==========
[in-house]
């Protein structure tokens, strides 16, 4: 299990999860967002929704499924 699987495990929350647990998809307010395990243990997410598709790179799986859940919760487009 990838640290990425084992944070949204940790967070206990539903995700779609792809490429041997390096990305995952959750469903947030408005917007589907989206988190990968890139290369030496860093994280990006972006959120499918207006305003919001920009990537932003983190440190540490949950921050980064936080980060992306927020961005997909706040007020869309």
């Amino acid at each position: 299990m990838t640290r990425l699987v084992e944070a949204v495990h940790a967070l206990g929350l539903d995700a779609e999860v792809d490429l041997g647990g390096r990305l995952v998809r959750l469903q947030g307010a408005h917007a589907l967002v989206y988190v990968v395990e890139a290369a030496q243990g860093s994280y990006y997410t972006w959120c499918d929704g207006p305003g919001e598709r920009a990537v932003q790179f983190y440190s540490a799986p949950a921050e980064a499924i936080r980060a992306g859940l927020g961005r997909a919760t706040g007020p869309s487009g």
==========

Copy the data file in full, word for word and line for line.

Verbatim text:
[in-house]
């Protein structure tokens, strides 16, 4: 299990999860967002929704499924 699987495990929350647990998809307010395990243990997410598709790179799986859940919760487009 990838640290990425084992944070949204940790967070206990539903995700779609792809490429041997390096990305995952959750469903947030408005917007589907989206988190990968890139290369030496860093994280990006972006959120499918207006305003919001920009990537932003983190440190540490949950921050980064936080980060992306927020961005997909706040007020869309």
């Amino acid at each position: 299990m990838t640290r990425l699987v084992e944070a949204v495990h940790a967070l206990g929350l539903d995700a779609e999860v792809d490429l041997g647990g390096r990305l995952v998809r959750l469903q947030g307010a408005h917007a589907l967002v989206y988190v990968v395990e890139a290369a030496q243990g860093s994280y990006y997410t972006w959120c499918d929704g207006p305003g919001e598709r920009a990537v932003q790179f983190y440190s540490a799986p949950a921050e980064a499924i936080r980060a992306g859940l927020g961005r997909a919760t706040g007020p869309s487009g």